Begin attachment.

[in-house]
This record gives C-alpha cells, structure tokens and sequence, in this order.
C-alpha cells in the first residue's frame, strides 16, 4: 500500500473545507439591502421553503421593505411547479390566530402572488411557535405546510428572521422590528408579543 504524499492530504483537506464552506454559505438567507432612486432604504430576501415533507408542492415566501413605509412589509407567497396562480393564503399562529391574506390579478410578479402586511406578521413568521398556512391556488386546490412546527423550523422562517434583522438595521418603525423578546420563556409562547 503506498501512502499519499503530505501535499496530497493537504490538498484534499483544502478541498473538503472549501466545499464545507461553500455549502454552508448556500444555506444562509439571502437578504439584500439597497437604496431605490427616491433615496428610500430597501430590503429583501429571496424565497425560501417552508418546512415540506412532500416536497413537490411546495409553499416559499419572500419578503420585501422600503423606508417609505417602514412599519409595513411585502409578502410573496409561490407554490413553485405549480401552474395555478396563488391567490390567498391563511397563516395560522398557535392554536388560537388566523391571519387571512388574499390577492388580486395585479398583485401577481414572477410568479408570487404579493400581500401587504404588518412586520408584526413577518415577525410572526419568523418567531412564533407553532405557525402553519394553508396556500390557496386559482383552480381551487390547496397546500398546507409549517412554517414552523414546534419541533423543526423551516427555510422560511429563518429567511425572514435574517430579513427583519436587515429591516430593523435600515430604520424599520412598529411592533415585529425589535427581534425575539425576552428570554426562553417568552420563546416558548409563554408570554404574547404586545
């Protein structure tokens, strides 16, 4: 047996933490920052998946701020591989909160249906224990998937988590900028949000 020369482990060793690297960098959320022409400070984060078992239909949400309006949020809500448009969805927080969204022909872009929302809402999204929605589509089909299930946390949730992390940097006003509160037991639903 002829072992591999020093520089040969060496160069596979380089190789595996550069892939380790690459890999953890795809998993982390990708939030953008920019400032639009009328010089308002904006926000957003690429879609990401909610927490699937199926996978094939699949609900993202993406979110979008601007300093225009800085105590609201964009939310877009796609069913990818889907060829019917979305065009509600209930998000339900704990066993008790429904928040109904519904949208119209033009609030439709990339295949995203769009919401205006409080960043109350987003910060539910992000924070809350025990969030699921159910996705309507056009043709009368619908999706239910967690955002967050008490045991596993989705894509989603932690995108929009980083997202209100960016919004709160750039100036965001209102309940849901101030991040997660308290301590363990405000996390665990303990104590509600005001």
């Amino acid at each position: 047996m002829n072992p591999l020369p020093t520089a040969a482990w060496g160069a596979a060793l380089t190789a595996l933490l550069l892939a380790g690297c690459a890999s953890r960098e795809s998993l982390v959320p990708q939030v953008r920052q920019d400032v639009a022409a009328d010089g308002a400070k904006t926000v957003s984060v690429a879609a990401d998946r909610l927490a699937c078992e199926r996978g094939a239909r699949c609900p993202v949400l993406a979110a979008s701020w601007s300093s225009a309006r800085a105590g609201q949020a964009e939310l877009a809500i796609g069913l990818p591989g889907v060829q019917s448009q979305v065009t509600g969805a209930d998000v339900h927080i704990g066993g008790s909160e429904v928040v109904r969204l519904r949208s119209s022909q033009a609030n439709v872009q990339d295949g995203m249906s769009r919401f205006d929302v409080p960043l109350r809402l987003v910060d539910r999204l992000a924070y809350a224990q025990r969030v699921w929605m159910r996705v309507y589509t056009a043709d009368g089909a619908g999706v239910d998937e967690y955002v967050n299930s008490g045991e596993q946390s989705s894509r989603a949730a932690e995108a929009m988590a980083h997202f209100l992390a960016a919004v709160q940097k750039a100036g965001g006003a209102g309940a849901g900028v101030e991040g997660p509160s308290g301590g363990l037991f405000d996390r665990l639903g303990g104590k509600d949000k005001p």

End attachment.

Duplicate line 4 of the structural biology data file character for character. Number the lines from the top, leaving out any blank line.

């Protein structure tokens, strides 16, 4: 047996933490920052998946701020591989909160249906224990998937988590900028949000 020369482990060793690297960098959320022409400070984060078992239909949400309006949020809500448009969805927080969204022909872009929302809402999204929605589509089909299930946390949730992390940097006003509160037991639903 002829072992591999020093520089040969060496160069596979380089190789595996550069892939380790690459890999953890795809998993982390990708939030953008920019400032639009009328010089308002904006926000957003690429879609990401909610927490699937199926996978094939699949609900993202993406979110979008601007300093225009800085105590609201964009939310877009796609069913990818889907060829019917979305065009509600209930998000339900704990066993008790429904928040109904519904949208119209033009609030439709990339295949995203769009919401205006409080960043109350987003910060539910992000924070809350025990969030699921159910996705309507056009043709009368619908999706239910967690955002967050008490045991596993989705894509989603932690995108929009980083997202209100960016919004709160750039100036965001209102309940849901101030991040997660308290301590363990405000996390665990303990104590509600005001």